Glaucoma drug Vyzulta receives approval
Nitric oxide makes the difference, proponents say.
By René Luthe, senior editor
Vyzulta (latanoprostene bunod ophthalmic solution 0.024%, Bausch + Lomb/Nicox SA) has received FDA approval for the treatment of glaucoma. This dual-action topical therapy – a prostaglandin analog with nitric oxide (NO) as one of its metabolites – is indicated for the reduction of IOP in patients with open-angle glaucoma or ocular hypertension. Angelo P. Tanna, MD, vice chairman, associate professor of ophthalmology, director of Glaucoma Service, Northwestern University Feinberg School of Medicine, Chicago, calls it “a new, highly effective option for medical therapy.”
This first-in-class monotherapy metabolizes into two moieties: latanoprost acid, which primarily works within the uveoscleral pathway to increase aqueous humor outflow; and butanediol mononitrate, which releases NO to increase outflow through the trabecular meshwork and Schlemm’s canal. It is administered once daily in the evening.
“The phase 2 dose-ranging study demonstrated that the FDA-approved formulation, latanoprostene bunod 0.024%, lowers IOP significantly more effectively than latanoprost 0.005%,” says Dr. Tanna, a consultant to B + L. “Other basic work demonstrates that this additional IOP lowering is driven by the nitric oxide-donating moiety of the new compound rather than by the higher concentration of latanoprost. The key mechanism by which nitric oxide is thought to lower IOP is by relaxing the cytoskeleton in cells in the trabecular meshwork and Schlemm’s canal. This in turn results in improved outflow facility of aqueous humor through the conventional pathway.”
Vyzulta’s efficacy and safety were demonstrated in two parallel-group phase 3 studies (Apollo and Lunar). These trials – randomized, at multiple sites, double-masked – involved 831 subjects with open-angle glaucoma or ocular hypertension. The primary objective was demonstration of mean IOP reduction over a three-month treatment period with Vyzulta to be noninferior to twice-daily timolol maleate ophthalmic solution 0.5%. A secondary objective was to show Vyzulta’s dosing superiority to timolol’s b.i.d. Vyzulta met the primary efficacy endpoint in both studies and demonstrated significantly greater IOP reduction than timolol 0.5% throughout the day at three months — delivering a reduction in mean diurnal IOP of 32% from baseline.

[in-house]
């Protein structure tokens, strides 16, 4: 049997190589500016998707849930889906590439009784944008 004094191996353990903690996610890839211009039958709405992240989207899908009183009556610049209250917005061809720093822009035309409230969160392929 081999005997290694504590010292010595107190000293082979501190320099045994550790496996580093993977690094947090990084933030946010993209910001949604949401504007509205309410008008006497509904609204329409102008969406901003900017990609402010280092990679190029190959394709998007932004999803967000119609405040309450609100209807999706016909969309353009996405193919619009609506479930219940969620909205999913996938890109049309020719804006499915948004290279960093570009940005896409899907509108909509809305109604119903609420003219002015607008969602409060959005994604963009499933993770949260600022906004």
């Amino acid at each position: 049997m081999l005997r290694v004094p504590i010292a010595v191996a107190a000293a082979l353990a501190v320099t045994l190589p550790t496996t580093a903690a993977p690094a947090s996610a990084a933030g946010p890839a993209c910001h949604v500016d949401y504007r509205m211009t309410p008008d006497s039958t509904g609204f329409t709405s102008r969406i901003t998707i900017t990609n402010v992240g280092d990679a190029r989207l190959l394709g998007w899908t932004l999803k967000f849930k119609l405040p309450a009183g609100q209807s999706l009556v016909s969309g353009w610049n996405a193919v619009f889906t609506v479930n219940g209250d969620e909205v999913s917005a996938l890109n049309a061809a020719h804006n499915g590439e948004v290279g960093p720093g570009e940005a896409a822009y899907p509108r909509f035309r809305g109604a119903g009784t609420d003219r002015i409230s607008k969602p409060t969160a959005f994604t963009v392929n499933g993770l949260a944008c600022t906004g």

Most common ocular adverse reactions with incidence ≥2% are conjunctival hyperemia (6%), eye irritation (4%), eye pain (3%) and instillation site pain (2%), according to prescribing information.
B + L licensed this compound from Nicox in 2010; the FDA approval means B + L will pay Nicox $17.5 million. The new drug should be available by year’s end. OM
DigiSight Technologies, a mobile technologies development company, will create enhancements for the IRIS Registry in a new collaboration with the AAO. The announcement was made at the 2017 AAO conference in New Orleans. The AAO will license to DigiSight commercial application of the registry and DigiSight will create new ways to analyze the data, with the goal of improving patient care. IRIS access will not change for member physicians.
The Lions Eye Institute for Transplant and Research has launched the One World Sight Alliance, a global network dedicated to eradicating preventable blindness. Its services include a website, oneworldsightalliance.org , where eye banks and surgeons can register to obtain ocular tissue for transplant and research; surgeon training in the latest corneal transplant techniques; and eye bank development, which will educate other banks on outreaching to donor families, timely recovery and distribution of tissue and new surgical techniques.